What new grads need to know before you start your new job

What new grads need to know before you start your new job

“You're off to Great Places! Today is your day! Your mountain is waiting, So... get on your way!”― Dr. Seuss, Oh, The Places You'll Go!

 

As you put those studying days behind you and start your first job, here are some tips to help you start to build a financial foundation.

Review group life insurance

Many companies offer group life insurance to their employees as part of their benefits package, often with a death benefit equal to one to two times an employee’s annual salary.

While this is a generous company benefit, the amount of the death benefit may not be enough to cover final expenses and any other remaining debt under your name.

Also, keep in mind that in many cases you don’t “own” your group life policy. If you resigned or were terminated from your job, the group life insurance policy may not go with you.

Think about your current debt, mortgage, family that you care for, and the legacy that you want to leave to see how much of it your group life insurance covers.

Is your group disability income insurance enough?

Similar to group life insurance, most company provided disability income insurance benefits only pay if you are still employed with that company.

Typically, long-term disability insurance through an employer pays 40-60% of your base salary (pretax) for a certain period.

If you were to get injured or come down with an illness and only received a portion of your salary, how long would you be able to pay your bills?

It’s never too early to start saving for retirement

While you may be trying to balance new expenses like rent, car loans and student loans, don’t be tempted to put off saving for retirement. When you are young, you have the power of compounding interest on your side and also the ability to ride out the ups and downs of the market.

As soon as you are eligible, be sure to take advantage of saving in a 401(k) at your new job.

  • It’s OK to start small and then challenge yourself to increase your contribution by 1-2% each year.
  • Contribute a percentage of your salary instead of a flat dollar amount to your plan. Saving by percentage automatically increases your contribution to the plan as your salary increases.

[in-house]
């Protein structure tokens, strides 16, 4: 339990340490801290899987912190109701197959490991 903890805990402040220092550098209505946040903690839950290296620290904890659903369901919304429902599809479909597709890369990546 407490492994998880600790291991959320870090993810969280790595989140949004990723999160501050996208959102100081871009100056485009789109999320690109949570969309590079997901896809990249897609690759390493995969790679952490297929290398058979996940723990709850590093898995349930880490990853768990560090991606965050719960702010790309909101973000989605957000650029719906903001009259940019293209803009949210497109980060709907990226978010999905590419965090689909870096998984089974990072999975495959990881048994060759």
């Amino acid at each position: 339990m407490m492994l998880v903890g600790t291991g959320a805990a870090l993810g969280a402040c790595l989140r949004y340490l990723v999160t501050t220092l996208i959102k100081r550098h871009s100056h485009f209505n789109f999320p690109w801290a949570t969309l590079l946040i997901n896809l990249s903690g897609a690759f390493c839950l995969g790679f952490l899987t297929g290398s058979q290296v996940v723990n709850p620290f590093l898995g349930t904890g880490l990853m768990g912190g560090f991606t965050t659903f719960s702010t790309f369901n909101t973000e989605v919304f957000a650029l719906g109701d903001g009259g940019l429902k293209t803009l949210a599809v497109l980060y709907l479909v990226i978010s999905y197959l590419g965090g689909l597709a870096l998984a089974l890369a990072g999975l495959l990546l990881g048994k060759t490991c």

• Your goal is to save at least 1 times your salary by age 301.

If your new job doesn’t offer a 401(k), you can set up your own IRA or Roth IRA to save for retirement. Check out this article about the biggest mistakes you can make with your 401(k).

Take advantage of company match

Many companies offer matching contributions. For example, you may need to contribute 3% and your company will match that. 

Review the company requirements and be sure you are contributing enough to earn the company match. It’s FREE money!

Don’t use your 401(k) as an emergency savings account

It may be tempting to draw on your 401(k) account if you need some emergency cash. However, if you are under age 59½, when you take a withdrawal from your 401(k) account, you’ll typically pay income tax on the amount withdrawn and a 10% federal tax penalty (unless an exception applies). You will also miss the opportunity to earn compounding growth on your account.

If it is really needed, there may be ways to take a loan or a hardship withdrawal. Check the plan document for your company’s 401(k) plan to see what provisions are available and the potential cost to you.

Next steps

Talk to a financial professional to see how you can get on the right track to creating a financial foundation. 

Source: How much do I need to save for retirement? (08/21/2018)

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Insurance products issued by The Ohio National Life Insurance Company and Ohio National Life Assurance Corporation. Guarantees are based upon the claims-paying ability of the issuer. Product, product features and rider availability vary by state. Issuers not licensed to conduct business in NY. 

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